The last stages by which the story of Charles' career is brought to its climax touch upon the exclusive spiritual domain of the Church. He had never ceased to interest himself in the deliberations of synods, and this interest extended (an example that wrought fatal results in after ages) to the discussion of questions which would now be regarded as purely dogmatic. Charles interfered in the dispute about the Adoptionist heresy. His interference was less pleasing to Adrian in the matter of Iconoclasm, a heresy with which the Empress-mother Irene and Tarasius, Patriarch of Constantinople, had dealt in the second Council of Nicaea. The Synod of Frankfort, wrongly informed, but inspired by Charles, took upon itself to condemn the aforesaid Council, although the latter had the sanction of the Roman Church. In the year 797 the Eastern Emperor Constantine VI, with whom his mother Irene had for some time been at variance, was by her dethroned, imprisoned, and blinded. It is significant of Charles' position as de facto Emperor of the West that Irene sent envoys to Aachen to lay before Charles her side of this horrible story. It is also to be noted that the popular impression that Constantine had been put to death, and the aversion to committing the imperial sceptre to a woman's hand, also bore upon what followed. Lastly, it was to Charles alone that the Christians of the East were now crying out for succour against the threatening advance of the Moslem Caliph Haroun al Raschid. In 795 Adrian I died (25 Dec.), deeply regretted by Charles, who held this pope in great esteem and caused a Latin metrical epitaph to be prepared for the papal tomb. In 787 Charles had visited Rome for the third time in the interest of the pope and his secure possession of the Patrimony of Peter.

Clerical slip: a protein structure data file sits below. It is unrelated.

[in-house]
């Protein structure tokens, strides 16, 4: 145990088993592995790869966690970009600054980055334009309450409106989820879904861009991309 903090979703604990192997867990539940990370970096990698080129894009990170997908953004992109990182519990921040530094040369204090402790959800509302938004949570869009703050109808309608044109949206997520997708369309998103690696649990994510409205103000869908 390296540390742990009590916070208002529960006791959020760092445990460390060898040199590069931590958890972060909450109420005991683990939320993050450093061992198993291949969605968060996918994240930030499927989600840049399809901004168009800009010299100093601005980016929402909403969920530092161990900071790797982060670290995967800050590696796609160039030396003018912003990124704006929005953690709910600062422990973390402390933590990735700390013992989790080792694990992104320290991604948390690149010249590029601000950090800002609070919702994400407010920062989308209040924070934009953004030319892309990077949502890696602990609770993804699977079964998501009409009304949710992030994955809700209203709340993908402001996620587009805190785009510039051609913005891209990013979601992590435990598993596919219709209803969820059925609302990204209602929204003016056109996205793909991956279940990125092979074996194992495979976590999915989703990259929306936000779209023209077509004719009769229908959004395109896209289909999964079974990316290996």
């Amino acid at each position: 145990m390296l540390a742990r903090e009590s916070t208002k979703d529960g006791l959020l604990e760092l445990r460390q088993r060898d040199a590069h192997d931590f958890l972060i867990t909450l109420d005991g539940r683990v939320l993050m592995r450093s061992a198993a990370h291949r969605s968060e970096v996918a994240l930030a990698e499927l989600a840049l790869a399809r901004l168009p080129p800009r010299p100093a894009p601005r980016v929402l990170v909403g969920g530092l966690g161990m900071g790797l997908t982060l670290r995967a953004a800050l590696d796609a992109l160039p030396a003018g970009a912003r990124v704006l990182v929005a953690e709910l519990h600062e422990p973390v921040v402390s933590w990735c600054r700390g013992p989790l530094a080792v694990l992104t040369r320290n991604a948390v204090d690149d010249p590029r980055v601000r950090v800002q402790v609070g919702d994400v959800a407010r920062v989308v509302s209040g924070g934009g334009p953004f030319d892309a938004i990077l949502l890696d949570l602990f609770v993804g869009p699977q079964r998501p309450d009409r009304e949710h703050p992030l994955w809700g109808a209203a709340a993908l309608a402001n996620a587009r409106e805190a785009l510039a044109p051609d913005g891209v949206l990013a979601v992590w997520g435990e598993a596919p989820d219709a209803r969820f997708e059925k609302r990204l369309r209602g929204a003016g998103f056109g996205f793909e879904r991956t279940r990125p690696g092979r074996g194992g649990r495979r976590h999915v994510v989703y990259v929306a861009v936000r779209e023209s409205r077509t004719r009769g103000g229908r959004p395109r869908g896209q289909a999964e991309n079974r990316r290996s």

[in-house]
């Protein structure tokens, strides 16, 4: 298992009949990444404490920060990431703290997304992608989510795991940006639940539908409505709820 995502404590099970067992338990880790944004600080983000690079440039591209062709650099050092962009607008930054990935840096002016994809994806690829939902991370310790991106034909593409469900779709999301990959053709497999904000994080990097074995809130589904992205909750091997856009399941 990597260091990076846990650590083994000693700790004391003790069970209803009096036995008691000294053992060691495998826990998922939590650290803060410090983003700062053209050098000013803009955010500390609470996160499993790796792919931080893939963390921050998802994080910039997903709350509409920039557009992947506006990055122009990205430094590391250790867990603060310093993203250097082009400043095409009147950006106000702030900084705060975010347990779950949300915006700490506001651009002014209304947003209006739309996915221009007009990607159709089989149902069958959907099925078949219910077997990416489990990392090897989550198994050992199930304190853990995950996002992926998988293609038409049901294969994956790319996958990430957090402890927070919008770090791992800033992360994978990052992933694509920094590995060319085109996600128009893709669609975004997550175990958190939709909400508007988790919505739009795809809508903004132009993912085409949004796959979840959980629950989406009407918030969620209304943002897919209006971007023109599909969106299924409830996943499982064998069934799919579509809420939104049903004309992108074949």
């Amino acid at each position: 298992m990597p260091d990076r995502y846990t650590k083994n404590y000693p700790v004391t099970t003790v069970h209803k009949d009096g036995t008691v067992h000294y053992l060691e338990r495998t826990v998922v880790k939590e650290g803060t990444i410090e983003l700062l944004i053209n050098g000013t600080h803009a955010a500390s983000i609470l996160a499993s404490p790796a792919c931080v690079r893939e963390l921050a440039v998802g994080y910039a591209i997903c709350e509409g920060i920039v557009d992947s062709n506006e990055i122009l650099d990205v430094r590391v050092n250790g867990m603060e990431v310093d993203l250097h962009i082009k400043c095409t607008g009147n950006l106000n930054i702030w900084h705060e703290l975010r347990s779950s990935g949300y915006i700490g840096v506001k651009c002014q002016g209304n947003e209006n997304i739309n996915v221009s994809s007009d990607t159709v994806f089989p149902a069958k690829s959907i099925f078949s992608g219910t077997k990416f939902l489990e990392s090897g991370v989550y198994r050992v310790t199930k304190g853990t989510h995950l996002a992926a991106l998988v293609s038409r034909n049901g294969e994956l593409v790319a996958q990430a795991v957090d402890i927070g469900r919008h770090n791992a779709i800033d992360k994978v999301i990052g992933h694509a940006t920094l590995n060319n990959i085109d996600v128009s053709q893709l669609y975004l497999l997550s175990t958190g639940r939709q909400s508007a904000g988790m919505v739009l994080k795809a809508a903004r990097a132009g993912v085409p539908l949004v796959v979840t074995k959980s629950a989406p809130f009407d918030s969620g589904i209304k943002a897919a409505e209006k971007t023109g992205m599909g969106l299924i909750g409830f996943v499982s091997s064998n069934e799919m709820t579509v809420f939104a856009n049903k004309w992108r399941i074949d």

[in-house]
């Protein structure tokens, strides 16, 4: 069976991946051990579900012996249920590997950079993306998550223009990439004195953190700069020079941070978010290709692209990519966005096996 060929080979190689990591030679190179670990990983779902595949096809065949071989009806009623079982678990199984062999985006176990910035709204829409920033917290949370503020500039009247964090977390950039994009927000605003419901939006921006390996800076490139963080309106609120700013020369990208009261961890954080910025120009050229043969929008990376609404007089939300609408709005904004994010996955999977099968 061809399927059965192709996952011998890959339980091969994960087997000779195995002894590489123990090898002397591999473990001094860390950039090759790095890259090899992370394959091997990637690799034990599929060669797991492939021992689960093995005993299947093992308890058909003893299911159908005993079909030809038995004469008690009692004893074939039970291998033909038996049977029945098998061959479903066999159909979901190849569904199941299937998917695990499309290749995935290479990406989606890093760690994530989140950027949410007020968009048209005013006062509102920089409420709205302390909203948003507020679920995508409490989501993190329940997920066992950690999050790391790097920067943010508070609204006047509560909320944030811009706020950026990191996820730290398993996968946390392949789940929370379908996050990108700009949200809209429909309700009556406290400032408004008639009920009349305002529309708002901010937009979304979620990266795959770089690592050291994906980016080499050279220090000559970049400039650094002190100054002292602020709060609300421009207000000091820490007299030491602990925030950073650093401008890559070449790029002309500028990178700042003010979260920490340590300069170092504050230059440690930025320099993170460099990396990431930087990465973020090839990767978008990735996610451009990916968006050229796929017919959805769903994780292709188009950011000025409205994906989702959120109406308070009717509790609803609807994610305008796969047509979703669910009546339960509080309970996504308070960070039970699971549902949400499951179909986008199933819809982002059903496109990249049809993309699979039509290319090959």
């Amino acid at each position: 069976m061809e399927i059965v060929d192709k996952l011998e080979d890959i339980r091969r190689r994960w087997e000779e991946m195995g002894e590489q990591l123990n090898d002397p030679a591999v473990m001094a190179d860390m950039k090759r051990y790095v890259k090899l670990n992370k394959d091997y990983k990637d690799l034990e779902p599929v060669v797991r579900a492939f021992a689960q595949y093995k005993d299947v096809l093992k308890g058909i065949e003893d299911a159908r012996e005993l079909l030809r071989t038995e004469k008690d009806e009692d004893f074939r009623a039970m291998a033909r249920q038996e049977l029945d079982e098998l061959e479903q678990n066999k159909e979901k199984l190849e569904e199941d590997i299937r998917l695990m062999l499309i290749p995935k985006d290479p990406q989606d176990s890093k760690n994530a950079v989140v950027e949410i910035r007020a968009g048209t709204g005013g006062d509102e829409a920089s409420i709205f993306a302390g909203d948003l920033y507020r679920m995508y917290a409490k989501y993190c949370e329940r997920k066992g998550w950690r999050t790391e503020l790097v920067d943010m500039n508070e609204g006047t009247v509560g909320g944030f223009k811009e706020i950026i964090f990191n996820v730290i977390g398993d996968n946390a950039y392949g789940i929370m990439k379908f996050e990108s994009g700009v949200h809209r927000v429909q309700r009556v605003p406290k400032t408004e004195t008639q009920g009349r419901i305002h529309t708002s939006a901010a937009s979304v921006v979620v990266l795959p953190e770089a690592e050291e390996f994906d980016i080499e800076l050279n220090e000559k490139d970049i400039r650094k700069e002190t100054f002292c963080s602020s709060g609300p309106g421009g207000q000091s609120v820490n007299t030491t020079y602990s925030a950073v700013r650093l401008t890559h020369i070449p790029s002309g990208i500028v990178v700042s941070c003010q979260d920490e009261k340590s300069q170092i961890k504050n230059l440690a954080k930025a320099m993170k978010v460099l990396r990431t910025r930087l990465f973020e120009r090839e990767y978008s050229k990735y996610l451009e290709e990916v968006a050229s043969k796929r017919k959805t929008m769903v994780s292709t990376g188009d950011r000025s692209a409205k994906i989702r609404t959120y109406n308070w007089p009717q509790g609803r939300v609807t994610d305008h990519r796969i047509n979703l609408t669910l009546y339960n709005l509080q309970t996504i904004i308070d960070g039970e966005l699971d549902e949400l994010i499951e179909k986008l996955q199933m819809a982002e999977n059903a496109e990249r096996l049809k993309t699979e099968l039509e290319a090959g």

Leo III, the immediate successor of Adrian I, notified Charles of his election (26 December, 795) to the Roman Church. The king sent in return rich presents by Abbot Angilbert whom he commissioned to deal with the pope in all manners pertaining to the royal office of Roman Patrician. While this letter is respectful and even affectionate, it also exhibits Charles' concept of the coordination of the spiritual and temporal powers, nor does he hesitate to remind the Pope of his grave spiritual obligations. The new pope, a Roman, had bitter enemies in the Eternal City, who spread the most damaging reports of his previous life. At length (25 April, 799) he was waylaid, and left unconscious. After escaping to St. Peter's ...